I'm still chipping away (literally in some cases) at the fresco. Here are some images showing where the image is today, which takes you all the way to my latest section, a 4.5 foot-tall face (a couple images down). In Sr. Wiley fashion, this face alone is the result of a working session that began at 8am on one day and ended at 5am the next (21 hours total, 12+ were actual painting).
A note: traditionally fresco paintings are completed sectionally in horizontal rows, starting at the top of the mural. This helps ensure that unexpected drips fall onto unfinished portions of the painting, rather then sections that were completed the day before. Despite the logic of this practice, and with great caution, I've chosen to work the figures first, irregardless of their vertical placement. I plan to finish the negative spaces between them, which include transparent echoes of figures towards the end of the fresco.
This is my palette. It includes cups of fresco-safe pigments ground in water. I mix colors (mostly) by layering transparent glazes from this basic set. I use paper towels to control the amount of water in my brush, which helps prevent dripping and allows me to respond to the plaster's changing thirst, with more or less wetness.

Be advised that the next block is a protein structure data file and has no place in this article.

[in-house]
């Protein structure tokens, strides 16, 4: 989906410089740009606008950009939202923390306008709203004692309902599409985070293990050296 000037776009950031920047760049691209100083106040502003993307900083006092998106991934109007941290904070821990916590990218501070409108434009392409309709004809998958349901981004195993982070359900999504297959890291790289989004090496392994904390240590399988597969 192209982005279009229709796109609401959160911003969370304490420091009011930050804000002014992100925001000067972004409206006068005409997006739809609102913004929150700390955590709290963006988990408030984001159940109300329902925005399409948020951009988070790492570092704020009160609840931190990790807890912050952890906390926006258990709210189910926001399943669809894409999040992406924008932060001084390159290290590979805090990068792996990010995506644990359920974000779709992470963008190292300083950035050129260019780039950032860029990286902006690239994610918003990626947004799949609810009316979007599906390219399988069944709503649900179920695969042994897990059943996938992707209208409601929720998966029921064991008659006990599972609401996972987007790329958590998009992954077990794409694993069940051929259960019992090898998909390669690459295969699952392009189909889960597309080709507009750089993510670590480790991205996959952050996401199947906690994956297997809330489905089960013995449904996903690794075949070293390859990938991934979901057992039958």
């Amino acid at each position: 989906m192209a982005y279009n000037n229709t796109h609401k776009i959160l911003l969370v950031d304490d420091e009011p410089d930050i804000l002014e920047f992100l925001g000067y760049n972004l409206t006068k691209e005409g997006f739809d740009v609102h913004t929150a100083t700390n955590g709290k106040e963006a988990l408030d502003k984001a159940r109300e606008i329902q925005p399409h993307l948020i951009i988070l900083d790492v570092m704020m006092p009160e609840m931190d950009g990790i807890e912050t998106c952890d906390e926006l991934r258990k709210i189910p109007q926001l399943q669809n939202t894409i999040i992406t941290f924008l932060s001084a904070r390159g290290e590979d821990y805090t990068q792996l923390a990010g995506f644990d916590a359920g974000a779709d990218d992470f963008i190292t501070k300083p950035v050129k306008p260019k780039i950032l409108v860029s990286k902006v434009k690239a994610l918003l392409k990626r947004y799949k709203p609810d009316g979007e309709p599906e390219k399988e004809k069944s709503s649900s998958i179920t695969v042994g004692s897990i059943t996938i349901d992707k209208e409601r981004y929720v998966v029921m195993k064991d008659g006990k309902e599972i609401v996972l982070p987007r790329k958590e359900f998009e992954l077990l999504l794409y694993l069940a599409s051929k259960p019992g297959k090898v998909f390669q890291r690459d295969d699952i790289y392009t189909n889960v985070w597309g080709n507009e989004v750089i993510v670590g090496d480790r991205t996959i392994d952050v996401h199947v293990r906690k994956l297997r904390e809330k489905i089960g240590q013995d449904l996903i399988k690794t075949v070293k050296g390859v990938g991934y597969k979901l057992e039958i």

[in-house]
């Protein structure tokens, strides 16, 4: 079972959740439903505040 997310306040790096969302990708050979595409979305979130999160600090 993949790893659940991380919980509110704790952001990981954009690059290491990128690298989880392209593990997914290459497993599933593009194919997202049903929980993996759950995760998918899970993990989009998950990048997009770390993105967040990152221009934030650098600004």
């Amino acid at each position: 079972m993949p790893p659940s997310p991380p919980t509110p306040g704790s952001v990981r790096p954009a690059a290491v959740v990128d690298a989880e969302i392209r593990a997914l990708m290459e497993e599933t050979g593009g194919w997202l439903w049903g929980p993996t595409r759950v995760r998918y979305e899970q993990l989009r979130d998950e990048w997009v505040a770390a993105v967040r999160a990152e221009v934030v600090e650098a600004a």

Traditionally painters squeeze out excess water and paint from brush with their finger tips. I've opted not to squeeze and instead use paper towels to control the water because some of the pigments are toxic.
The irregular white border around these figures will be carefully chipped away with a sharp chizel before working on sections that bump up to these figures.